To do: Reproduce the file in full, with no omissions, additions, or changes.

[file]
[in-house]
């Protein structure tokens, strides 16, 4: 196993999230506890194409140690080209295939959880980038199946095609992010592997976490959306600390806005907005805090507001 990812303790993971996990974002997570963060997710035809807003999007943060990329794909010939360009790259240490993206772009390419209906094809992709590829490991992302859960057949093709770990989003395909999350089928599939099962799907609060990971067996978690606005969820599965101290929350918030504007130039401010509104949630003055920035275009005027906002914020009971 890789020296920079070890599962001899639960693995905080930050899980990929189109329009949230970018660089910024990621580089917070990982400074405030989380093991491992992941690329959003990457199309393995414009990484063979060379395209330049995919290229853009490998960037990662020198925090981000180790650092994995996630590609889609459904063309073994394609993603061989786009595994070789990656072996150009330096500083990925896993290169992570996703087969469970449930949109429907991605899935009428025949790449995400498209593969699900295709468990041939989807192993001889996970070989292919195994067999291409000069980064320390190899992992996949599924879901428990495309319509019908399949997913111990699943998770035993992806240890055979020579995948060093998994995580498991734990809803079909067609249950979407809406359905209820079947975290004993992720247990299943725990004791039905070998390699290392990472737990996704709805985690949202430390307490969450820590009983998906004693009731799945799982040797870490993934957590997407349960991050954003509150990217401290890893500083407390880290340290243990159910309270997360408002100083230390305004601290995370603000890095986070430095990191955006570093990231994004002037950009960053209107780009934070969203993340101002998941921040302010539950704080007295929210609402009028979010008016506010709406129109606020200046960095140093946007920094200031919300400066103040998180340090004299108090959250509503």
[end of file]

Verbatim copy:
[in-house]
């Protein structure tokens, strides 16, 4: 196993999230506890194409140690080209295939959880980038199946095609992010592997976490959306600390806005907005805090507001 990812303790993971996990974002997570963060997710035809807003999007943060990329794909010939360009790259240490993206772009390419209906094809992709590829490991992302859960057949093709770990989003395909999350089928599939099962799907609060990971067996978690606005969820599965101290929350918030504007130039401010509104949630003055920035275009005027906002914020009971 890789020296920079070890599962001899639960693995905080930050899980990929189109329009949230970018660089910024990621580089917070990982400074405030989380093991491992992941690329959003990457199309393995414009990484063979060379395209330049995919290229853009490998960037990662020198925090981000180790650092994995996630590609889609459904063309073994394609993603061989786009595994070789990656072996150009330096500083990925896993290169992570996703087969469970449930949109429907991605899935009428025949790449995400498209593969699900295709468990041939989807192993001889996970070989292919195994067999291409000069980064320390190899992992996949599924879901428990495309319509019908399949997913111990699943998770035993992806240890055979020579995948060093998994995580498991734990809803079909067609249950979407809406359905209820079947975290004993992720247990299943725990004791039905070998390699290392990472737990996704709805985690949202430390307490969450820590009983998906004693009731799945799982040797870490993934957590997407349960991050954003509150990217401290890893500083407390880290340290243990159910309270997360408002100083230390305004601290995370603000890095986070430095990191955006570093990231994004002037950009960053209107780009934070969203993340101002998941921040302010539950704080007295929210609402009028979010008016506010709406129109606020200046960095140093946007920094200031919300400066103040998180340090004299108090959250509503």